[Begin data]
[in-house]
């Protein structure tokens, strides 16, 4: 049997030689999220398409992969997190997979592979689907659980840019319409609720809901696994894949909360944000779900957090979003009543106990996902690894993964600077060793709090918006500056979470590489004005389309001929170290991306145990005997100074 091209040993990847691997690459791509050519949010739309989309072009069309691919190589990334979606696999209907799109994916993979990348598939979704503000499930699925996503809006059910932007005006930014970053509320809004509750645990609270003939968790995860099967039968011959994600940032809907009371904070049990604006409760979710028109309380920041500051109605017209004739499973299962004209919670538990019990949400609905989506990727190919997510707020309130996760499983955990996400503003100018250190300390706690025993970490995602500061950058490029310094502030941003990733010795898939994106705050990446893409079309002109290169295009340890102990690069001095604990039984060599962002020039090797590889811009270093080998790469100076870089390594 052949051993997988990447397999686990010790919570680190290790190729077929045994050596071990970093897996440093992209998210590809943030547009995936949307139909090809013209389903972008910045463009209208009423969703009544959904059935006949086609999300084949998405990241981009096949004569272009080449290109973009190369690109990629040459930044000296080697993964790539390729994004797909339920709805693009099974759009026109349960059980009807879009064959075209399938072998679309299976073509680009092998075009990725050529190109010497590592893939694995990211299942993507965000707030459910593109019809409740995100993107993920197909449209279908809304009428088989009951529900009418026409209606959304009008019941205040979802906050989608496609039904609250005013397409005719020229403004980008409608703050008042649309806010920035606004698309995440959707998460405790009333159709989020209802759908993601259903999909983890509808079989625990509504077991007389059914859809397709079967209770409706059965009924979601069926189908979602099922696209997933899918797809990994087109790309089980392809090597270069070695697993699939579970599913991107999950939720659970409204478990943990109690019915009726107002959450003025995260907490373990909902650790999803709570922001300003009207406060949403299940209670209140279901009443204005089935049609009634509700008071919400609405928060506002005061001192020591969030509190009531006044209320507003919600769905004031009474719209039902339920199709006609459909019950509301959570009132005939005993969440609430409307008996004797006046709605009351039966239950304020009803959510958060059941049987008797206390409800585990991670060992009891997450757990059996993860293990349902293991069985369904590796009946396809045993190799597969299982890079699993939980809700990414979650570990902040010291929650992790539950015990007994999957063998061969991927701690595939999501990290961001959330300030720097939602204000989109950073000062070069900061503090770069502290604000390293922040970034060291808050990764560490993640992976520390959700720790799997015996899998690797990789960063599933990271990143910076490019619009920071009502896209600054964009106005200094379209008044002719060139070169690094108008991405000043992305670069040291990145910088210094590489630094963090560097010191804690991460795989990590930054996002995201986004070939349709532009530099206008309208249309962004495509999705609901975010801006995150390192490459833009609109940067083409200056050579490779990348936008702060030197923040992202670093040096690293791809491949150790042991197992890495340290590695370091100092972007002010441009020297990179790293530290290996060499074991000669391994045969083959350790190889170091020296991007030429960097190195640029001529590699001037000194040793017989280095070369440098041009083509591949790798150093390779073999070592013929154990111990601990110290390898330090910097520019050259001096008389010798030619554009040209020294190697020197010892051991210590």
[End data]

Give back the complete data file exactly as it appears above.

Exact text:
[in-house]
């Protein structure tokens, strides 16, 4: 049997030689999220398409992969997190997979592979689907659980840019319409609720809901696994894949909360944000779900957090979003009543106990996902690894993964600077060793709090918006500056979470590489004005389309001929170290991306145990005997100074 091209040993990847691997690459791509050519949010739309989309072009069309691919190589990334979606696999209907799109994916993979990348598939979704503000499930699925996503809006059910932007005006930014970053509320809004509750645990609270003939968790995860099967039968011959994600940032809907009371904070049990604006409760979710028109309380920041500051109605017209004739499973299962004209919670538990019990949400609905989506990727190919997510707020309130996760499983955990996400503003100018250190300390706690025993970490995602500061950058490029310094502030941003990733010795898939994106705050990446893409079309002109290169295009340890102990690069001095604990039984060599962002020039090797590889811009270093080998790469100076870089390594 052949051993997988990447397999686990010790919570680190290790190729077929045994050596071990970093897996440093992209998210590809943030547009995936949307139909090809013209389903972008910045463009209208009423969703009544959904059935006949086609999300084949998405990241981009096949004569272009080449290109973009190369690109990629040459930044000296080697993964790539390729994004797909339920709805693009099974759009026109349960059980009807879009064959075209399938072998679309299976073509680009092998075009990725050529190109010497590592893939694995990211299942993507965000707030459910593109019809409740995100993107993920197909449209279908809304009428088989009951529900009418026409209606959304009008019941205040979802906050989608496609039904609250005013397409005719020229403004980008409608703050008042649309806010920035606004698309995440959707998460405790009333159709989020209802759908993601259903999909983890509808079989625990509504077991007389059914859809397709079967209770409706059965009924979601069926189908979602099922696209997933899918797809990994087109790309089980392809090597270069070695697993699939579970599913991107999950939720659970409204478990943990109690019915009726107002959450003025995260907490373990909902650790999803709570922001300003009207406060949403299940209670209140279901009443204005089935049609009634509700008071919400609405928060506002005061001192020591969030509190009531006044209320507003919600769905004031009474719209039902339920199709006609459909019950509301959570009132005939005993969440609430409307008996004797006046709605009351039966239950304020009803959510958060059941049987008797206390409800585990991670060992009891997450757990059996993860293990349902293991069985369904590796009946396809045993190799597969299982890079699993939980809700990414979650570990902040010291929650992790539950015990007994999957063998061969991927701690595939999501990290961001959330300030720097939602204000989109950073000062070069900061503090770069502290604000390293922040970034060291808050990764560490993640992976520390959700720790799997015996899998690797990789960063599933990271990143910076490019619009920071009502896209600054964009106005200094379209008044002719060139070169690094108008991405000043992305670069040291990145910088210094590489630094963090560097010191804690991460795989990590930054996002995201986004070939349709532009530099206008309208249309962004495509999705609901975010801006995150390192490459833009609109940067083409200056050579490779990348936008702060030197923040992202670093040096690293791809491949150790042991197992890495340290590695370091100092972007002010441009020297990179790293530290290996060499074991000669391994045969083959350790190889170091020296991007030429960097190195640029001529590699001037000194040793017989280095070369440098041009083509591949790798150093390779073999070592013929154990111990601990110290390898330090910097520019050259001096008389010798030619554009040209020294190697020197010892051991210590």